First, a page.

Block after block of mozzarella whirred through the food processor. Son-in-law twirled his homemade pizza dough in the air. Darling daughter smashed roasted garlic with olive oil. It was Sunday pizza night at Cafe Morrison. For weeks now, we've been serving homemade pizza to assorted friends and family. During the summer, the crowd consisted of whichever friends followed our youngest son home from church. Crates of Mountain Dew primed them to devour unnerving numbers of pizzas. With son back at college, we invited a nice young couple and their little daughter, who took a shine to our gorgeous two-year-old grandson.
This week it was family: husband's brother, his wife and two grown daughters, and my mother-in-law, who denies that she has Alzheimer's and took the diagnosis as an insult. She can be difficult. In they streamed and were urged to try darling daughter's invention, a warm fig compote with onion, red wine vinegar, brown sugar and balsamic served with thin wafer crackers. The verdict: "Mmmmm." Similar approval greeted my sangria. I don't make it too fancy. This contained malbec wine, not-from-concentrate orange juice, triple sec, a few lime slices with juice from the remaining lime, a touch of powdered sugar and a sprinkling of cinnamon. A better summer drink I cannot imagine, unless it's the lemonade with homemade basil syrup. Especially if you grow the basil in your own back yard.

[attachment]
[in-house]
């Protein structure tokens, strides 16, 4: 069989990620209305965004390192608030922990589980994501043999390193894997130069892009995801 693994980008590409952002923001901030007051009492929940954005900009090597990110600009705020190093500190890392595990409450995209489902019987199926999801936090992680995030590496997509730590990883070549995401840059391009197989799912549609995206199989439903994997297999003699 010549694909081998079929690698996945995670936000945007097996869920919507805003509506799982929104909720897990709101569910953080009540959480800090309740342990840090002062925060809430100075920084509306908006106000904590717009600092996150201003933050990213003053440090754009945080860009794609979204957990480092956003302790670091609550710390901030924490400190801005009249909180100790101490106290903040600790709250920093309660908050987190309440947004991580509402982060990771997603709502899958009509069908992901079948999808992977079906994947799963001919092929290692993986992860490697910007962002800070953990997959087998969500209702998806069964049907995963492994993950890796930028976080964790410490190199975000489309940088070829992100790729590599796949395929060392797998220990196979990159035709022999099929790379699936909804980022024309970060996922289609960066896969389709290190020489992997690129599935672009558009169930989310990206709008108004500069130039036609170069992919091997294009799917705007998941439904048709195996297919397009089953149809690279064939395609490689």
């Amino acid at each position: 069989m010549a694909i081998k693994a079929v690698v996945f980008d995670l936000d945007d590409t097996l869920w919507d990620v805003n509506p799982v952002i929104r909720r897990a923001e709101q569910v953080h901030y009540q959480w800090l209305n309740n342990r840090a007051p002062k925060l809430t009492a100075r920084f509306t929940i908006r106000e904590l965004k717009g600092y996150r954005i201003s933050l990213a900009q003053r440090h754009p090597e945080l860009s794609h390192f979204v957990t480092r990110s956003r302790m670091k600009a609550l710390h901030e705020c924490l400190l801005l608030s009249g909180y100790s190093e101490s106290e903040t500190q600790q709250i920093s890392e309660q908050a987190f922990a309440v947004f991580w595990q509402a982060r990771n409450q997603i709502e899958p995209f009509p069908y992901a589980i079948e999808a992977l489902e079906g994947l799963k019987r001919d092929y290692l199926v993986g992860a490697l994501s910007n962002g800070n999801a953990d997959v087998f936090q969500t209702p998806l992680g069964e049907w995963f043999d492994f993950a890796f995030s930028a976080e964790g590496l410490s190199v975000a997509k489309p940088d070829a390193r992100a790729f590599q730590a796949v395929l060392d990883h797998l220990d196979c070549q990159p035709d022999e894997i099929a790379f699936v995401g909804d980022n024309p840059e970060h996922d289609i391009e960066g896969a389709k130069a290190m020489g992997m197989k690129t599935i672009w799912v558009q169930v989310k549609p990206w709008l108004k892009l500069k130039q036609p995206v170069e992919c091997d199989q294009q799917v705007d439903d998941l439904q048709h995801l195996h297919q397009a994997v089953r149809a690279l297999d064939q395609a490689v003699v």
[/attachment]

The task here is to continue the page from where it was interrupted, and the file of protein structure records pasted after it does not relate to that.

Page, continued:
So darling daughter seasoned and sauteed chunks of chicken for a barbecue pizza and added bits of bacon that I had fried. This was the first one off the pizza stone. We gave son-in-law a couple of pizza stones and a paddle for his birthday. Now we know how much better a pizza bakes on a stone: beautifully crisp on the bottom, but nicely raised and tender on top. That first pizza vanished before the next one emerged from the oven-- roasted garlic with Italian sausage. Brother-in-law's introduction to roasted garlic. Love at first munch. After the third pizza came and went, I had no room for son-in-law's splendid "garlic knots." He rolled leftover bits of dough into small circles, put roasted garlic, a cube of mozzarella and a bit of sausage in the center and twisted the dough up like a dumpling. Baked to goldenness, they are ambrosial. We ate leftovers for breakfast.
For dessert, I offered mocha shortbread with chocolate glaze, a recipe gleaned from Southern Living a couple of years ago. It's had audiences oohing and aahing ever since. And the whole meal had us all trading jokes and stories, teasing and laughter for a couple of hours. Even difficult mother-in-law seemed at least content. Part of that was due, no doubt, to our having placed gorgeous grandson's booster chair next to her seat.
That face-- you can't look at it and stay crabby.
In the movie Babette's Feast, the general tells of the chef in Paris treating a meal as a sort of love affair. It does work that way when you do the best you can with your skills and materials to give people food you think they will like. It even works with family.